He gave me a hurt look, his hair wispy on top of his head, his hands folded in his lap, like a child who thought he was getting a new toy but has actually been tricked into going to the dentist.
            I rubbed his shoulder. My heart was galloping in my breast. Really, I have to admit that I started the whole thing. The blame is mine. I am the one who said, my voice trembling slightly, “Let’s order a pizza,” and he beamed.           
            “Good idea.” He pinched my breast. “There’s a nipple in the air,” he said and leaned forward to kiss me, his hand sliding over my neck. 
            Now, a month later, he is in Michigan. A temporary displacement. A business trip that was unexpectedly extended. Without him, I go to work as usual. I eat apples at my desk, editing articles on 250-pound women weight lifters and plus-size maternity wear, my glasses resting low on my nose, my feet clad in comfortable shoes.
            “Where’s your boyfriend these days?” Shar, the woman in the next cubicle, asks. Her hair is in a permanent bun, a knob at the back of her head. On her desk are framed pictures of skinny, aggressive-looking boys. There are little bows glued onto the frames.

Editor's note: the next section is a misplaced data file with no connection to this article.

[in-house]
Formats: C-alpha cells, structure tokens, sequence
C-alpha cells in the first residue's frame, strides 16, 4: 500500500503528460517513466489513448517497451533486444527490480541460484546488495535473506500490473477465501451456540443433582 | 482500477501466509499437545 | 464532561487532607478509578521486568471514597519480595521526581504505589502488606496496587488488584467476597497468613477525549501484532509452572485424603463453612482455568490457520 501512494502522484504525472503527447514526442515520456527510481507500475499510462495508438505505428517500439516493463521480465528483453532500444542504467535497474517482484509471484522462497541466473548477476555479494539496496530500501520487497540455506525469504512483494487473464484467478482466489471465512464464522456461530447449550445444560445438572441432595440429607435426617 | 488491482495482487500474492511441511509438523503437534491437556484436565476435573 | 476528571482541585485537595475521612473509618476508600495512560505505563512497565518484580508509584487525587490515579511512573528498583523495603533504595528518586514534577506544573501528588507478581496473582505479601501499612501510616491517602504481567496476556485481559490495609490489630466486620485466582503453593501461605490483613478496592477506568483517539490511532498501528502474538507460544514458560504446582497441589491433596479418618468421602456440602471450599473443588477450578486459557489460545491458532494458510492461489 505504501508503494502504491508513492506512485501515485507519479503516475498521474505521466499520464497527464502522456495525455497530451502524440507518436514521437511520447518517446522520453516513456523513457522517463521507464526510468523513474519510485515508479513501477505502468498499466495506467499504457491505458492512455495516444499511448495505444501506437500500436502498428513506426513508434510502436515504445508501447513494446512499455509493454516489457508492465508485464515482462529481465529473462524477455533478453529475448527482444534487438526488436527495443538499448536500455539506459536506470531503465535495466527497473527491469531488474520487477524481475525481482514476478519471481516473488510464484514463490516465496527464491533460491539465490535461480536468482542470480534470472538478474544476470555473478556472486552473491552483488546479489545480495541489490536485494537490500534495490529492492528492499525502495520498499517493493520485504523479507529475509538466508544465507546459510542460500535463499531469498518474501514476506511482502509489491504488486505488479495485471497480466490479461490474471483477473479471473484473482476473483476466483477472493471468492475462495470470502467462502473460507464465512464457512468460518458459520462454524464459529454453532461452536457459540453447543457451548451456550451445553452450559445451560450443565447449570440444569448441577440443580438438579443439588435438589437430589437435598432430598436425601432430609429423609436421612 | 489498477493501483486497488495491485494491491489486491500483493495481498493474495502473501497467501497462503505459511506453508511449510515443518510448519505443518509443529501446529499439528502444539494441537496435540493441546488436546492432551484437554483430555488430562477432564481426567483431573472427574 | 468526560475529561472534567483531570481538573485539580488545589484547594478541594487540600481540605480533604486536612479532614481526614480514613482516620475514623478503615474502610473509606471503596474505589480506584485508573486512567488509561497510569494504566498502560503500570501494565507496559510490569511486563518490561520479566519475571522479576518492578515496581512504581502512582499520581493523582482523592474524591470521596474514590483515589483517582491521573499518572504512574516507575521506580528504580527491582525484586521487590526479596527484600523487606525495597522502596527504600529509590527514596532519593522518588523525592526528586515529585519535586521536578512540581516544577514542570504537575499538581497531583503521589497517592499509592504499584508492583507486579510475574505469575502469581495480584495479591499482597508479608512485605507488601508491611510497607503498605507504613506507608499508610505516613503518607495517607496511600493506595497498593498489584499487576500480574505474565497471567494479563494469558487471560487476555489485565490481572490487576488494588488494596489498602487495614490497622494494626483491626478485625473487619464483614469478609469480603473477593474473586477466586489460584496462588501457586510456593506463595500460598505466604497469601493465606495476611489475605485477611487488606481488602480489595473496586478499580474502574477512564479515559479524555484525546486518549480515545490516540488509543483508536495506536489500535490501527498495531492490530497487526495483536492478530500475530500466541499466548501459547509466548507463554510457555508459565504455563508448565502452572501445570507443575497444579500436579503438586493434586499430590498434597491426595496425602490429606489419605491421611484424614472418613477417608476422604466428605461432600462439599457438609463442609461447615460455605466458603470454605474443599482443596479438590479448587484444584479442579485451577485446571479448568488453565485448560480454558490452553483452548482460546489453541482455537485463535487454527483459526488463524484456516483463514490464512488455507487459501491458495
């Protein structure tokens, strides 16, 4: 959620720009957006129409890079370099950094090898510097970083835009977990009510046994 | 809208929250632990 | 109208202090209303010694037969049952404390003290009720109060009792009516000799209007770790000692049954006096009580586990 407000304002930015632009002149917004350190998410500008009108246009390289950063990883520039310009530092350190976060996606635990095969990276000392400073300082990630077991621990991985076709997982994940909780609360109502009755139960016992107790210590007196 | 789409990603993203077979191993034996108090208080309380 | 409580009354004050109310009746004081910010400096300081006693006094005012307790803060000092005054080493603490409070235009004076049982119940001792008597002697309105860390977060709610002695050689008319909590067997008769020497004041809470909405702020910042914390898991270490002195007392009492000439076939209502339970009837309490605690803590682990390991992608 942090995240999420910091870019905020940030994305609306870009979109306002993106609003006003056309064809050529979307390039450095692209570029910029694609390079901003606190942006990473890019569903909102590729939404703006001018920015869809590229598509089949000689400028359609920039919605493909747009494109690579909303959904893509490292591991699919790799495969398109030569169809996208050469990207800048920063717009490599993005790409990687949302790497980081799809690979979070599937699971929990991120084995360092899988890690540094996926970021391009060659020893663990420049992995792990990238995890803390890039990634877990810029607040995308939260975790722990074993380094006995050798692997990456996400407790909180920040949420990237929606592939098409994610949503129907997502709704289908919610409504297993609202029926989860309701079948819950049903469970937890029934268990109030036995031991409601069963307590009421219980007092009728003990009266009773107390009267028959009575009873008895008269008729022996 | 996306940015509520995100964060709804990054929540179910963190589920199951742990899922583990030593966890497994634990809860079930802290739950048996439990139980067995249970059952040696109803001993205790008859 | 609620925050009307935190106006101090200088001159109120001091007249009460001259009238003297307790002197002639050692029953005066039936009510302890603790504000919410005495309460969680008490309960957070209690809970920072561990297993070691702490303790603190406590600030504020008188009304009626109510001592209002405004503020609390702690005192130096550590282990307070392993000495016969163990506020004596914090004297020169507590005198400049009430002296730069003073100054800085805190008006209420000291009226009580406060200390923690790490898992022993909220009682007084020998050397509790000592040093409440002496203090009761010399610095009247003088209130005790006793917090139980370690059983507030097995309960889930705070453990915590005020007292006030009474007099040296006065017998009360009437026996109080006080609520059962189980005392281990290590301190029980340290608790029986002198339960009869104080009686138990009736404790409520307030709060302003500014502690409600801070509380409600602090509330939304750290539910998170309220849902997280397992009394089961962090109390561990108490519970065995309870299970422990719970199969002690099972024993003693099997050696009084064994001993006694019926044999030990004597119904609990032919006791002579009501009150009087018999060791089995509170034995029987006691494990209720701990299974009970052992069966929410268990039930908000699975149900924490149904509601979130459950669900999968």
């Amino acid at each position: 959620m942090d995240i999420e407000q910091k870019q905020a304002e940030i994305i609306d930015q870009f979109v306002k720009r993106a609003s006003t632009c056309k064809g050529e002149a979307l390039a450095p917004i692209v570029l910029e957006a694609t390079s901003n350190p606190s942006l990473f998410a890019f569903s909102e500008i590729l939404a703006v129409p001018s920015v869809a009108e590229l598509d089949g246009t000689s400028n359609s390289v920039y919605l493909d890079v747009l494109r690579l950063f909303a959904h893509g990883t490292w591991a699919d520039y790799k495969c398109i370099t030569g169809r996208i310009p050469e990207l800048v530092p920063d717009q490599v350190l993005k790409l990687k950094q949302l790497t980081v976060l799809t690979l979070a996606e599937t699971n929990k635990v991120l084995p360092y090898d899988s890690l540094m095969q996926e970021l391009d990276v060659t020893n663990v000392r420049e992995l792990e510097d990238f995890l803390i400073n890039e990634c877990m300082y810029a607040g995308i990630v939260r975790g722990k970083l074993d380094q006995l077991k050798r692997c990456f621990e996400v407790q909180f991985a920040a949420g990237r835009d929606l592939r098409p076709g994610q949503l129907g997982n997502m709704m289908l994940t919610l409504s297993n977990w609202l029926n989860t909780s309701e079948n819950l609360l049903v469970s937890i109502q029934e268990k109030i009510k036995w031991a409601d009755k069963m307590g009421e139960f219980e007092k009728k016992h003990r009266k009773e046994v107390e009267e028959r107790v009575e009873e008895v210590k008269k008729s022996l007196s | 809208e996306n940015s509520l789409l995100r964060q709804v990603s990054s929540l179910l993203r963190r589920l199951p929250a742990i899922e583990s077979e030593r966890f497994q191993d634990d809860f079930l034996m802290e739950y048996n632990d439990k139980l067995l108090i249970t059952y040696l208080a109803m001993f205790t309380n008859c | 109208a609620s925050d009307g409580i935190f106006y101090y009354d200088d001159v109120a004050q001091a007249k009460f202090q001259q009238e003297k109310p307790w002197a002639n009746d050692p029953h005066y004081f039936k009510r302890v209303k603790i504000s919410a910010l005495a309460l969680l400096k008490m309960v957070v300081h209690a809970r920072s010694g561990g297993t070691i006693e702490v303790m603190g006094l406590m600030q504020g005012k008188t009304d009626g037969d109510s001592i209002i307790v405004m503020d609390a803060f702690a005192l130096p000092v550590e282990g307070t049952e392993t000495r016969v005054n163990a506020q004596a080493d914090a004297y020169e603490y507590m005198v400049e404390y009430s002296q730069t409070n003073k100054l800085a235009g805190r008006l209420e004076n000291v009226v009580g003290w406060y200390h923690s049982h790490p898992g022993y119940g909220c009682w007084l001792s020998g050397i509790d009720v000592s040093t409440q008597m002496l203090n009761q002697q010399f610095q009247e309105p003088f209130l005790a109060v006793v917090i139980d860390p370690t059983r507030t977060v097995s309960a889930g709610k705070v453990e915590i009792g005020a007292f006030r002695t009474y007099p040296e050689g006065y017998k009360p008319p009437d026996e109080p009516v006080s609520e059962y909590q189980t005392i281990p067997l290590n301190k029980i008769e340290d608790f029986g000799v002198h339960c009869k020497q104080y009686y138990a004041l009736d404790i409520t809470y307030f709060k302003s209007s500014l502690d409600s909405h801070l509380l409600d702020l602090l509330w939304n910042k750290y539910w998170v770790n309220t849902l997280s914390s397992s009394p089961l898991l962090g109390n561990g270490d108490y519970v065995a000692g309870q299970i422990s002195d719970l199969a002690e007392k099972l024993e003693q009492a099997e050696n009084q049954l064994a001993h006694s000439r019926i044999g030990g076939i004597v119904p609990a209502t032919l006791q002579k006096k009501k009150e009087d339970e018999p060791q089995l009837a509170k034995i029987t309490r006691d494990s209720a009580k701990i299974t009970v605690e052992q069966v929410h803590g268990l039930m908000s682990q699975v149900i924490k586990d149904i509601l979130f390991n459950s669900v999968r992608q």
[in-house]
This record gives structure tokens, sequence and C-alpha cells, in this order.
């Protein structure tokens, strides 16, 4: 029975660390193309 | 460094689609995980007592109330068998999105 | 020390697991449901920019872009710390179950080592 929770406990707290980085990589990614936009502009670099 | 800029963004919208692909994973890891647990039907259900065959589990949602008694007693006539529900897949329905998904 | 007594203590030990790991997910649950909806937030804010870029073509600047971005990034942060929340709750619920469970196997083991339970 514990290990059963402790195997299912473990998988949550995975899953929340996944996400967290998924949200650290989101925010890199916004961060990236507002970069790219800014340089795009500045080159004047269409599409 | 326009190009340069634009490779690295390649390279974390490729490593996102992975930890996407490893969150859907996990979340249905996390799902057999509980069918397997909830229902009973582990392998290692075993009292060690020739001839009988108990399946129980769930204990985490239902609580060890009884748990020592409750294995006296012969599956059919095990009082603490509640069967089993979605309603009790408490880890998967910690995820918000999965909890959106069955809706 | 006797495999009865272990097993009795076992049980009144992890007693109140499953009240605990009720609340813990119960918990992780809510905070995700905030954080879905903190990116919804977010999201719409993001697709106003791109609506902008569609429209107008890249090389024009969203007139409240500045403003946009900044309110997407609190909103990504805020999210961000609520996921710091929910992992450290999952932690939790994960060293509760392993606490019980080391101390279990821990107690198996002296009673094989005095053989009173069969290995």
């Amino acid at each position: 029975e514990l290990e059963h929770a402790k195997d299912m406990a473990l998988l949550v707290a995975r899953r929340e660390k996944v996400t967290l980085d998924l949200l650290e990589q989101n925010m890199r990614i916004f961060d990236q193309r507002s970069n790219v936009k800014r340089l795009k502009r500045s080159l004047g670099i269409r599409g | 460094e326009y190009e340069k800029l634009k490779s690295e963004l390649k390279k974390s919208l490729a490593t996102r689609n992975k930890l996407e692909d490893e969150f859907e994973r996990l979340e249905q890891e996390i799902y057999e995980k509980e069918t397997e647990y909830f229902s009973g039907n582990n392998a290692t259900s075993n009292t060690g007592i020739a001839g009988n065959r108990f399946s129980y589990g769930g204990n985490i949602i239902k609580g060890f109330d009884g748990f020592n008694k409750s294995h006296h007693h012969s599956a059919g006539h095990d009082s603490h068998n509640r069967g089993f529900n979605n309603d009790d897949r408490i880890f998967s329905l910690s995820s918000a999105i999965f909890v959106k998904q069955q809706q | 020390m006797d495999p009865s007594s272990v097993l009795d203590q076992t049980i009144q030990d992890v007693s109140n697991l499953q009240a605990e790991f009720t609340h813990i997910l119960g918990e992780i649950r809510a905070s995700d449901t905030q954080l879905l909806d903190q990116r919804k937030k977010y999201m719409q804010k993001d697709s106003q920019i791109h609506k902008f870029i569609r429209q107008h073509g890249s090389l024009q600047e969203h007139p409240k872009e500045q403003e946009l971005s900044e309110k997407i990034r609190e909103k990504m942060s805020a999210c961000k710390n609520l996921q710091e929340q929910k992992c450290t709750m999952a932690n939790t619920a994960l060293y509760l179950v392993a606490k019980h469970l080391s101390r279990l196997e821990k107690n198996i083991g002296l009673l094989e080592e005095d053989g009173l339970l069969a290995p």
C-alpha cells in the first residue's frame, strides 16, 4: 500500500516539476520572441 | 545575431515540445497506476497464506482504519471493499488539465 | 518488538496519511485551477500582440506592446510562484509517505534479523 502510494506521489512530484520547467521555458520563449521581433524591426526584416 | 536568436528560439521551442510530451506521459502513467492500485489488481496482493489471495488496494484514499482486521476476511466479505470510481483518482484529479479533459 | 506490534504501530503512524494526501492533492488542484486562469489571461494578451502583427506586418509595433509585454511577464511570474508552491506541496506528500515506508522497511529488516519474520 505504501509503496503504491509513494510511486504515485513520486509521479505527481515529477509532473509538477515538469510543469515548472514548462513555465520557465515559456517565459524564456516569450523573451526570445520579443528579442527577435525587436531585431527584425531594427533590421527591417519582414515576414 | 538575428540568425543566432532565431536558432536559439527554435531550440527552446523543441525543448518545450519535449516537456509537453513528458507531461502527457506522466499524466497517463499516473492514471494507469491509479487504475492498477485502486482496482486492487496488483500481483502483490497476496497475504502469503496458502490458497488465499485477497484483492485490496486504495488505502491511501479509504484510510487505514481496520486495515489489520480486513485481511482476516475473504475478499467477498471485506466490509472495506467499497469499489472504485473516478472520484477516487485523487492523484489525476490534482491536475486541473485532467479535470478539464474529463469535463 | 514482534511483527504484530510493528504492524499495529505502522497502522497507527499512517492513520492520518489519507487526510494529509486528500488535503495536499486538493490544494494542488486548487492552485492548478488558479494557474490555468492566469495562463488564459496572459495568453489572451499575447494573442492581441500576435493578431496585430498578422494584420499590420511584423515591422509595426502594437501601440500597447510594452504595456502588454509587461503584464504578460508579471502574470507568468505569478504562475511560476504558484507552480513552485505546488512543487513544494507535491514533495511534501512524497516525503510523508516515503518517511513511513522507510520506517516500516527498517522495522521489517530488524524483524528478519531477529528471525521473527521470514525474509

“What boyfriend?” I say flatly, removing my glasses so I can see her.
            Her frown folds outward from the middle of her face. “Mm hmm,” she says.
            At night I listen to the tapes he’s sent me. He doesn’t like the phone, nor will he write letters. He says he can release his thoughts best when talking to himself. That’s what the tapes sound like, a record of someone’s inner dialogue. He talks in a muttering hush that I sometimes can’t decipher. Occasionally he says my name, but he sounds like he is talking about me, not to me. At times his voice is distorted, crunchy, and I think he might be eating something.
            In the last tape he sighed and said, “I am almost out of here.”
            I sat up. I was lying on my bed in my fuchsia bathrobe, a cup of decaf coffee on the floor beside me. “In a week,” he continued, “I’ll be home. And, oh, how I can’t wait to see my honey bear.” I had begun to think he had lost interest in me, that he was choosing not to come home, that the tapes would come less frequently until I got one that said, “I’m staying here forever.”